## Thursday, 8 March 2018

In analogue electronics, oscillators and their implementation using integrated circuits (ICs) is an important subject. As 555 timer IC is easy to understand and flexible enough to suit diverse applications, it is used in astable multivibrator (oscillator) configuration for study purpose. While covering the topic in the classroom, instructors often use circuit simulators such as Proteus and TINA to show the output waveform variation of 555 timer IC by changing the resistor or capacitor values. Fig. 1: The GUI for the 555 timer astable mode simulator
We present here a demo program for a 555 timer-based astable multivibrator, which is implemented using the graphical user interface (GUI) in MATLAB 2014 environment, as shown in Fig. 1. Two resistors and a capacitor are required to operate 555 timer IC in astable mode. When the user enters values of the external components (R1, R2 and C) and presses ‘Run’ button, the simulator provides the time period, frequency and duty cycle of the square wave. The program also shows the output square waveform in the figure window (Fig. 2). The GUI also shows the circuit diagram for operating timer 555 in astable mode. Fig. 2: Waveform for R1=1000 ohms, R2=1000 ohms and C=1000µF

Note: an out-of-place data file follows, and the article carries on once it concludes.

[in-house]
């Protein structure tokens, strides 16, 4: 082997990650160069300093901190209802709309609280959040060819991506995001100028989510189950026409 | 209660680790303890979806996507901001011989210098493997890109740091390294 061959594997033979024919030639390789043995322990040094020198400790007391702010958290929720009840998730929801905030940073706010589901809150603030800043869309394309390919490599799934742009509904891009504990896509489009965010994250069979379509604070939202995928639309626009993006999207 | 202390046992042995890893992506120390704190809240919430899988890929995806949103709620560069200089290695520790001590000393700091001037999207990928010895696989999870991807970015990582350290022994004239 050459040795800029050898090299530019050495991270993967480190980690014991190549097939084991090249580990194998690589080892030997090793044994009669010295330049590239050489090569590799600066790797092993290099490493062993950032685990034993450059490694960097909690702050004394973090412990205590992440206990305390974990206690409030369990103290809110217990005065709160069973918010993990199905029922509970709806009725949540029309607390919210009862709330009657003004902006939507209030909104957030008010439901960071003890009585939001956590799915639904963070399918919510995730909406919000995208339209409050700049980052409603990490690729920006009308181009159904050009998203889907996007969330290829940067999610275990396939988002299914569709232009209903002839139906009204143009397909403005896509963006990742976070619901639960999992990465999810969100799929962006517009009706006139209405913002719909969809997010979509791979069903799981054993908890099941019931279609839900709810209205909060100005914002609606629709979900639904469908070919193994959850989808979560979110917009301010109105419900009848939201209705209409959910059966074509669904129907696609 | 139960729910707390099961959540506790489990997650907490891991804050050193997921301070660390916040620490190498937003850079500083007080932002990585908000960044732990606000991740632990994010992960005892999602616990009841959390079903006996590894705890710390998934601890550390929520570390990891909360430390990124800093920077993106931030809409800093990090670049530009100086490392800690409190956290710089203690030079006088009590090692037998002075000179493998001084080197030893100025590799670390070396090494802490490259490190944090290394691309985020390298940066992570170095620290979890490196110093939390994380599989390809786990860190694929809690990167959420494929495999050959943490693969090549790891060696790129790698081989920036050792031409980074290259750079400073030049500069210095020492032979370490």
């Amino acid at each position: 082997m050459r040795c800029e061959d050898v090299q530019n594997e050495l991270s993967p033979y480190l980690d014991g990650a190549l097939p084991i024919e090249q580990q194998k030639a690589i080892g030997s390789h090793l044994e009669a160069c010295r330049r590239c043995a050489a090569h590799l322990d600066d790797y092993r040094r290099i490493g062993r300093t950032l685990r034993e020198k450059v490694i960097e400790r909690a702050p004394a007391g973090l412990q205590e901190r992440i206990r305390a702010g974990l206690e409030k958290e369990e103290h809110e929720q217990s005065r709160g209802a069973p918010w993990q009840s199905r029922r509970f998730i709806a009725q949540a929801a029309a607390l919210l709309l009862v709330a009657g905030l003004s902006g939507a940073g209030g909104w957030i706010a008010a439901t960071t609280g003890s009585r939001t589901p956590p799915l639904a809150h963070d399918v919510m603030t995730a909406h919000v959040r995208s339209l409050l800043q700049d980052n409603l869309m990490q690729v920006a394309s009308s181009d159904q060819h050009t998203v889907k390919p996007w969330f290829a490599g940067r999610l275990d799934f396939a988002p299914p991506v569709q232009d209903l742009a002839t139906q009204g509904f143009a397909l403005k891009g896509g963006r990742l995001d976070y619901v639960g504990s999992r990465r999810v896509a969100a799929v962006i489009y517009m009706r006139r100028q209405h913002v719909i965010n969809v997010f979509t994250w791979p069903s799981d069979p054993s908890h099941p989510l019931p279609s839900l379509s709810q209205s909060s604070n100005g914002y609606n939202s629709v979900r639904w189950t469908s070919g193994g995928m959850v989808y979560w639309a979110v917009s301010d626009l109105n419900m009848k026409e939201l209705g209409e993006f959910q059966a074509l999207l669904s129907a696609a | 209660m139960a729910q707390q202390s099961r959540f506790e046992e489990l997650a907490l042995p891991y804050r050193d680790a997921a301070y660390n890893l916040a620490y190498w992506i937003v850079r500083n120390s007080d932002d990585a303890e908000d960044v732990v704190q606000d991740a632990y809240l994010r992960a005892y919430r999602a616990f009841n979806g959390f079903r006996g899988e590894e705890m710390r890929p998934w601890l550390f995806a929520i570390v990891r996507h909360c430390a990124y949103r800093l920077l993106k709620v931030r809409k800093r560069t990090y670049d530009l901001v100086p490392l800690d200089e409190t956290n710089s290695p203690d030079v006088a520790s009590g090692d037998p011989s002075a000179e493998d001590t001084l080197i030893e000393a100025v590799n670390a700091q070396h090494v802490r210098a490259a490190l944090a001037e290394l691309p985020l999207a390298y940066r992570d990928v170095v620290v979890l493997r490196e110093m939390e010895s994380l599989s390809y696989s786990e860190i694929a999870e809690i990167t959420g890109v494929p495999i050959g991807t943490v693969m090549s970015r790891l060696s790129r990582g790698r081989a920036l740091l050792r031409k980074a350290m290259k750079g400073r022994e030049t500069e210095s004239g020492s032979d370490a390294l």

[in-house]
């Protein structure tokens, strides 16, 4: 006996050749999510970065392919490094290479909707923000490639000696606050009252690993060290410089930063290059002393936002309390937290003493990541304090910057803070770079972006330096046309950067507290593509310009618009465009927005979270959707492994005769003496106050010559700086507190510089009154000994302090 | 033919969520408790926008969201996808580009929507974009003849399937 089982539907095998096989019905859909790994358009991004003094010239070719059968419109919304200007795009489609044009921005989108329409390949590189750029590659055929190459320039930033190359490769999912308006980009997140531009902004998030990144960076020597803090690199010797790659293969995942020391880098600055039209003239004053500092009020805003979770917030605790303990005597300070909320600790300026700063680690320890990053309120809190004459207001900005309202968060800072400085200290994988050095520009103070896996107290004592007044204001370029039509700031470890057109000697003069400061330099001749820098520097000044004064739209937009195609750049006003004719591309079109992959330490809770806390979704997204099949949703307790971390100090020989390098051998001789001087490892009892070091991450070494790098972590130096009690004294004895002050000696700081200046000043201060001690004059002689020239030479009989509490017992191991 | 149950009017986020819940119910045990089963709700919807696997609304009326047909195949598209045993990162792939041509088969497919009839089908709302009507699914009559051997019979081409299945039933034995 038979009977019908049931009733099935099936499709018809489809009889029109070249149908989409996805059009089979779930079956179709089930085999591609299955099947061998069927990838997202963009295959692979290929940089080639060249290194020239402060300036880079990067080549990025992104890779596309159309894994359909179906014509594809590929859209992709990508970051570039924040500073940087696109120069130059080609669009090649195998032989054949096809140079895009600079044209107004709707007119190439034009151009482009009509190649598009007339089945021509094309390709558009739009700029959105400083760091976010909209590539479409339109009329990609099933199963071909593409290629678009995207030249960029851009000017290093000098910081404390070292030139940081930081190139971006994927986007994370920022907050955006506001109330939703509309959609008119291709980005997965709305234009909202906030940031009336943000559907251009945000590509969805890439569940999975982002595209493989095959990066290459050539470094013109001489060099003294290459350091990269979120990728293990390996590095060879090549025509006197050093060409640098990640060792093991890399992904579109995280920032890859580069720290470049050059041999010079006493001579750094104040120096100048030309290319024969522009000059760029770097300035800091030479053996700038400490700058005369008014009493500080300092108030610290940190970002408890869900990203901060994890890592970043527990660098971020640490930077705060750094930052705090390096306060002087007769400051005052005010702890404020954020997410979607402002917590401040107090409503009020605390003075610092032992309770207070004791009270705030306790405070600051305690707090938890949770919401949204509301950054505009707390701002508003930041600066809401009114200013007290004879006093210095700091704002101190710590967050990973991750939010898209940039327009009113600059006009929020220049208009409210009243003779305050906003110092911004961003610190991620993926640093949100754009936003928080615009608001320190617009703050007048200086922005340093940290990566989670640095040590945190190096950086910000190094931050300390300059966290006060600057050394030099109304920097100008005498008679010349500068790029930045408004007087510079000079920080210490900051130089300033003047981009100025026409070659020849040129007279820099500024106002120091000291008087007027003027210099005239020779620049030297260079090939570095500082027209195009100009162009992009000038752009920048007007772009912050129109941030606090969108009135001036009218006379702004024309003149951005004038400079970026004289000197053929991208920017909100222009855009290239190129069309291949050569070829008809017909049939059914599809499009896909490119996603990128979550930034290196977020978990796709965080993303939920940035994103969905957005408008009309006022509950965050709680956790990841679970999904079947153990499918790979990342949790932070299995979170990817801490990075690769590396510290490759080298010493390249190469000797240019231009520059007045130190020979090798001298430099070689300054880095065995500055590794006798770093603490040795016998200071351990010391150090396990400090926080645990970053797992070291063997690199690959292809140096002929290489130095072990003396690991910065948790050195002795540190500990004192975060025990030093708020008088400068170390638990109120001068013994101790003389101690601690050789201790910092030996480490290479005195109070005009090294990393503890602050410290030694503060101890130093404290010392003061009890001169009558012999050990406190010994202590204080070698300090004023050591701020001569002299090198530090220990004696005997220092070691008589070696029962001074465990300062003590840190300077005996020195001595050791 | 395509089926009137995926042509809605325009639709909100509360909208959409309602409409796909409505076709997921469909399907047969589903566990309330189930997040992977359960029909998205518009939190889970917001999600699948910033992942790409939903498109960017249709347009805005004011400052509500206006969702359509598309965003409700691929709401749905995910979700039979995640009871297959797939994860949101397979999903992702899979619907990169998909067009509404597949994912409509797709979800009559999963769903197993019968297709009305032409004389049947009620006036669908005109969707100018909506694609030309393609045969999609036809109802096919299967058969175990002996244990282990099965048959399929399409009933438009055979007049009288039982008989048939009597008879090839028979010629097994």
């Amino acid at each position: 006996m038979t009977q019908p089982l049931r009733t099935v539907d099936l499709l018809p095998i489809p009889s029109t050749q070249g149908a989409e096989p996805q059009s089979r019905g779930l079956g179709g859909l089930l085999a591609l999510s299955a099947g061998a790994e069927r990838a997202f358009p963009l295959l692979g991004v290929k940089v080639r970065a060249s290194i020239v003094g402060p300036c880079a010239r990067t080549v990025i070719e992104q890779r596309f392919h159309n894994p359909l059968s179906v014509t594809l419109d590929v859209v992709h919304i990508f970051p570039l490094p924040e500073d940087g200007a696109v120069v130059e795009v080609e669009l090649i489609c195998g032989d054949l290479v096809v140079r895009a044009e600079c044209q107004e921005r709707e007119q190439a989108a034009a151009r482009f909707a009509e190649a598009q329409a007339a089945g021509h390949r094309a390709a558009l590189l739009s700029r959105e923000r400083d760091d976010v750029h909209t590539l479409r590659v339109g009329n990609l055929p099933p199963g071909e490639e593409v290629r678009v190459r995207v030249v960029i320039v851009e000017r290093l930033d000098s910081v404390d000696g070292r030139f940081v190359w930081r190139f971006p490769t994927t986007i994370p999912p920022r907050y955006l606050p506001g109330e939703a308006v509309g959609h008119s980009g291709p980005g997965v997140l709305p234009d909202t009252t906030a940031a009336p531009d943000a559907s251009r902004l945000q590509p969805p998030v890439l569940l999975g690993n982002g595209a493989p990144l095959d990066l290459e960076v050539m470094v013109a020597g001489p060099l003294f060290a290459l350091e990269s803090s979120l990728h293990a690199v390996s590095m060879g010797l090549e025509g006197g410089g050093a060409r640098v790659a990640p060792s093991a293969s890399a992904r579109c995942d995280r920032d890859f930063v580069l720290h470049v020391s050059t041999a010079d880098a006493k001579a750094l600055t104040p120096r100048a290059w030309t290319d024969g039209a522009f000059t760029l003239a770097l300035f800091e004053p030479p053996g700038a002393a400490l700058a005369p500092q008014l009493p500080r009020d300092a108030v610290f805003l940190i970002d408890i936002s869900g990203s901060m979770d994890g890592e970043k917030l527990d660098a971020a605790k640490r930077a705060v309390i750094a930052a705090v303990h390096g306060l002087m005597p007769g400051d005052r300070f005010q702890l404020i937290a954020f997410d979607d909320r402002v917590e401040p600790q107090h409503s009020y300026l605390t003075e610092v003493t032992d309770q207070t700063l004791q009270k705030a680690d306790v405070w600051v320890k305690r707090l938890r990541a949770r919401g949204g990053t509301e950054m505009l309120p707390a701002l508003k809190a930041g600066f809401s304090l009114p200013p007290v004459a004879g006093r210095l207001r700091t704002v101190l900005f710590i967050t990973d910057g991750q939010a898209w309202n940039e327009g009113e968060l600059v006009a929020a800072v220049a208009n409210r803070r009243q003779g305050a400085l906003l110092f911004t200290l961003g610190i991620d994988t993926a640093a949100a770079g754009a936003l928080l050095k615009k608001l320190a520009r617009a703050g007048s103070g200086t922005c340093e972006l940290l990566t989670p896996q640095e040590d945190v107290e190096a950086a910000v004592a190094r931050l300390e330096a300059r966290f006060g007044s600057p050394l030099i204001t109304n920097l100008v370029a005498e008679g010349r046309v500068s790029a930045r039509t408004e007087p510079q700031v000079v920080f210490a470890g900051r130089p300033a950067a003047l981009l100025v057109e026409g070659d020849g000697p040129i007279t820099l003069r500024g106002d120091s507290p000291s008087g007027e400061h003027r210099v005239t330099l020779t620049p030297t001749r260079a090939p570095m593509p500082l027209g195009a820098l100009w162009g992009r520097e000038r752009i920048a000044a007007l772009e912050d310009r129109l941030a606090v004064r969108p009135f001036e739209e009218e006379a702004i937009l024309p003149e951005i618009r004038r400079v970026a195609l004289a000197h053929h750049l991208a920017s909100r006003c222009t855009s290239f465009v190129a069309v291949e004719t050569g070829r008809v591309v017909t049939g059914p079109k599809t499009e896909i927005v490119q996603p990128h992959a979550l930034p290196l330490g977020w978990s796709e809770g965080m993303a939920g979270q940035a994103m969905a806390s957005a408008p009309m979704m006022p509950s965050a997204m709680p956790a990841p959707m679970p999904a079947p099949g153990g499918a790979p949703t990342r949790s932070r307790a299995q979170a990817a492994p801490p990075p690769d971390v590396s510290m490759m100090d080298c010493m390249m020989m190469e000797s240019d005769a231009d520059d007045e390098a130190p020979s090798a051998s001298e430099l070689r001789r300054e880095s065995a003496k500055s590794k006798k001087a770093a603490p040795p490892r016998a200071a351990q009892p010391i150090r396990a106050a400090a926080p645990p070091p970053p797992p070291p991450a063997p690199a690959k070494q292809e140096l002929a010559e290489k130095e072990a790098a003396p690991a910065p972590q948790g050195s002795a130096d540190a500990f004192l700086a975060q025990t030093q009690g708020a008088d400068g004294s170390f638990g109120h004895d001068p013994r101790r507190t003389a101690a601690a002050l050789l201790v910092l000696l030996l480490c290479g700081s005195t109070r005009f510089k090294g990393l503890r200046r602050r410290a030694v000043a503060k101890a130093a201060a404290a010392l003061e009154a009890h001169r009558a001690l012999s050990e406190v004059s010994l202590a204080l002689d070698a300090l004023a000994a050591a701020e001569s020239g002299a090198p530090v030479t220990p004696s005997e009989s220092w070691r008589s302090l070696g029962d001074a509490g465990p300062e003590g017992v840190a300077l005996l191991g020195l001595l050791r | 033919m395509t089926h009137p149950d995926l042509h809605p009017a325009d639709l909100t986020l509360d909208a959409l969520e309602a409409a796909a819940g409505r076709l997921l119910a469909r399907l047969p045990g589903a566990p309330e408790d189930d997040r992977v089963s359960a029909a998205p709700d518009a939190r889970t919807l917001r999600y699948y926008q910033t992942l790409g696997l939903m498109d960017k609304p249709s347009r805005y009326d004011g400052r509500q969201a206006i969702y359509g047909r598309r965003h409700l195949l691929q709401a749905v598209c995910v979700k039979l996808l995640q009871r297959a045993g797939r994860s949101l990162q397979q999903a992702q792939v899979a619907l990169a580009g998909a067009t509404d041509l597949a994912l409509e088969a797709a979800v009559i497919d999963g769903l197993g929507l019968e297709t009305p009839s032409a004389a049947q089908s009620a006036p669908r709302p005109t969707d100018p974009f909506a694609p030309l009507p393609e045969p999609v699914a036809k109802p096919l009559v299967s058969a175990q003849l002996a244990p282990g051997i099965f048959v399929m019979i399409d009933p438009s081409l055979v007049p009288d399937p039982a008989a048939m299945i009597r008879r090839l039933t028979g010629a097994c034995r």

# Software

As mentioned before, 555 timer IC is used in astable mode in order to produce a square wave. Time period (or frequency) and duty cycle of the astable multivibrator is determined by external components R1, R2 and C (refer to the circuit diagram in Fig. 1).
The time during which the output is high:
Th=0.693×(R1+R2)×C seconds
The time during which the output is low:
Tl=0.693×R2×C seconds
Therefore the time period of the square wave is:
T=Th+Tl=0.693×{R1+(2×R2)}× C seconds
and frequency in Hertz (Hz) is:
f=1/T=1.44/{R1+(2×R2)}×C
The duty cycle of the square waveform=Th/(h+Tl)×100%= (Th/T)×100%
The user must enter the values of R1, R2 and C, and click ‘Run’ in order to simulate the astable mode operation of 555 timer IC. On clicking ‘Run’ button, MATLAB executes a callback function to calculate and display the time period, frequency and duty cycle, and plots the waveform. The waveforms for two different sets of component values are shown in Figs 2 and 3, respectively. Fig. 3: Waveform for R1=1000 ohms, R2=1000 ohms and C=1µF
You can also try out the following by building upon this work:
1. Plot voltage variation across capacitor C
2. Change the supply voltage from 5V to 10V and plot the output waveform; you will find that the amplitude of the output varies
3. Connect a diode (anode to pin 7 of IC and cathode to pin 6) in parallel with R2 and plot the output waveform; you get a 50% duty-cycle output waveform.